The treatments for these conditions tend to revolve around reducing inflammation. By helping control inflammation, Boswellia may minimize the symptoms of chronic inflammatory conditions.
Scientific research is beginning to support the benefits of Boswellia, but most studies to date have used cells or animal models. Scientists do not know the effects of this substance in humans, so many more clinical trials with humans are necessary before doctors can recommend this treatment.
In this article, we look at what the current scientific evidence says about the benefits and risks of Boswellia.
Boswellia comes from the Boswellia serrata tree, which is native to India, North Africa, and the Middle East. Farmers tap the tree to collect its resin, which is called Boswellia. Boswellia resin has a rich scent and flavor. It is very popular as an incense, and most people know it by its common name — frankincense.
What are the benefits?
Natural health practices have used Boswellia for centuries to treat various chronic inflammatory disorders. The scientific research on Boswellia is less developed, but it is beginning to unveil potential uses for the resin and its extracts.
Boswellia and its active ingredients, such as boswellic acid, appear to have a good anti-inflammatory effect on the body, according to a review article. The following sections discuss the evidence behind its potential benefits for inflammatory health conditions.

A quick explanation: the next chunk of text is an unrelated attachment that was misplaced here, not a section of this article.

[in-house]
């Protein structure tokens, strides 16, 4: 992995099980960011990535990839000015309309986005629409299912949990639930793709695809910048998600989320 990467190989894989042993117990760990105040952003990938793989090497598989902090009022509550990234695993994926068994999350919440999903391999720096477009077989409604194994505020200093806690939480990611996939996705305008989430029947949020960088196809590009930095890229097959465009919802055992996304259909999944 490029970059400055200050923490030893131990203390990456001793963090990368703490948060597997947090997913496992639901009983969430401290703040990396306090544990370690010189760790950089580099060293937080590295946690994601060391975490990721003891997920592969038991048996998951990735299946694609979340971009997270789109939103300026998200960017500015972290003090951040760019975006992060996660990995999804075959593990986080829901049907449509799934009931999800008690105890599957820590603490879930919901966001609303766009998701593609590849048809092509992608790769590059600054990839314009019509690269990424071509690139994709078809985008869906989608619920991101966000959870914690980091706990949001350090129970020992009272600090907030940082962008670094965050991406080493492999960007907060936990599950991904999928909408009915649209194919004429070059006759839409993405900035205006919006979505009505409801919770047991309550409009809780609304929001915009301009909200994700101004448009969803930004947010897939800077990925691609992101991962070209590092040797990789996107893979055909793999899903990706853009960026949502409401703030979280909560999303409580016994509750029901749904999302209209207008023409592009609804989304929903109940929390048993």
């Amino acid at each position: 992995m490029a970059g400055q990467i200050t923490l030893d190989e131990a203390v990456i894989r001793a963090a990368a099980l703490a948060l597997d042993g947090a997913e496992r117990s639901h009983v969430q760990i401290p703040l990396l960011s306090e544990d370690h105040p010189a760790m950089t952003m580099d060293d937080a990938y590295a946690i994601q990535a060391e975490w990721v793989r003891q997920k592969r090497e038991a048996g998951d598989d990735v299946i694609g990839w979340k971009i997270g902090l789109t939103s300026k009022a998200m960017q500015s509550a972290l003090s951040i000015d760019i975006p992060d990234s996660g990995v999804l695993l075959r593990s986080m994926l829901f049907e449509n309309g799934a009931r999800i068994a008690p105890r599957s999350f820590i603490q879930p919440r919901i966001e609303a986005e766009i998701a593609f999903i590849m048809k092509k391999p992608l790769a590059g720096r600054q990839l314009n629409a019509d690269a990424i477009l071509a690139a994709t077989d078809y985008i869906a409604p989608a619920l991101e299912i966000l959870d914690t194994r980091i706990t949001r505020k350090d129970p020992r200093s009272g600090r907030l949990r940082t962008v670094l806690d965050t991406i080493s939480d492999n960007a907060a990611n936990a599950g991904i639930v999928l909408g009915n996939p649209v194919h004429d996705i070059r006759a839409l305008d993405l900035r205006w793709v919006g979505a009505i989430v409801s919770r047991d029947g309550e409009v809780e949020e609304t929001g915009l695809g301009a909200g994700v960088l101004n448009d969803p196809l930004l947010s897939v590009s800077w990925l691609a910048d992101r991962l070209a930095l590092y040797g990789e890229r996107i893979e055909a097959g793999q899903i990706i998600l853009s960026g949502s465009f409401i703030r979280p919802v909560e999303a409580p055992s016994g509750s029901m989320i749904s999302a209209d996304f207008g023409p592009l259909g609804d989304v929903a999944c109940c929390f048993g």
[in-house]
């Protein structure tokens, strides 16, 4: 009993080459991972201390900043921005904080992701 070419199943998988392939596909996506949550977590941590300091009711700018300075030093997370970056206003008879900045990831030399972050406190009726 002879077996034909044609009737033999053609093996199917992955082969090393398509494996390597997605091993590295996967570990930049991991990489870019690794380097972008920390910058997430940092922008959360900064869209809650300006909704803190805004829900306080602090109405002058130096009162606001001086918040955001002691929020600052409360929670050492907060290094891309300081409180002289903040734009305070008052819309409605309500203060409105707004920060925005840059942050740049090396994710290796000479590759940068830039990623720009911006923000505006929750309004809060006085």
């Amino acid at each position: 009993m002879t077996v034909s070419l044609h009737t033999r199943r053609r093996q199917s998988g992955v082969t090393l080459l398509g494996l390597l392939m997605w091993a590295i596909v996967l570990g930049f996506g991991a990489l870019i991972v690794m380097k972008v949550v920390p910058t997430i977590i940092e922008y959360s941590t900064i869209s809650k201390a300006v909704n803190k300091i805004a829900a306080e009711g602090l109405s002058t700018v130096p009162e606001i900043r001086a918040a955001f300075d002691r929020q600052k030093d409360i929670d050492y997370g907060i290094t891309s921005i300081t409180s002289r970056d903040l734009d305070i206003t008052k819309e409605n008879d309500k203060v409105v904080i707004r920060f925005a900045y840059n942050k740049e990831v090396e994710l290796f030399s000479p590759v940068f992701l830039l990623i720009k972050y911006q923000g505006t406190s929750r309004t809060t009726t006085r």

Inflammation around the joints is the leading cause of rheumatoid arthritis (RA) symptoms. Many treatments for RA, which include nonsteroidal anti-inflammatory drugs (NSAIDs) and steroids, focus on reducing inflammation. Boswellia appears to be effective in reducing inflammation, so it may also lessen the symptoms of RA. The Arthritis Foundation recommends boswellic acid capsules as a potential therapy for RA, as well as for osteoarthritis. The authors of a 2019 study suggested that an active extract of boswellia may help reduce inflammation in people with RA. However, this study used rats, so the results may not apply to humans. In this animal model, the anti-inflammatory effect of boswellia was less significant than that of a standard prescription medication called indomethacin. However, the researchers noted that the extract might be useful as a complementary therapy to support traditional RA treatment.
Cancer and cancer therapy
A 2016 review paper reports that boswellic acids might have antitumor properties and be toxic to cancerous cells. The authors conclude that this could make them helpful in future cancer treatments, though clinical trials are necessary to confirm this. A recent study in the journal Oncotarget also found that the essential oil from boswellia impaired aggressive skin cancer cells without harming healthy skin cells. However, the researchers used cells and animal models. While these early results seem promising, more research in humans needs to expand on these initial findings to determine how boswellia may help with cancer therapy.
Inflammatory bowel disease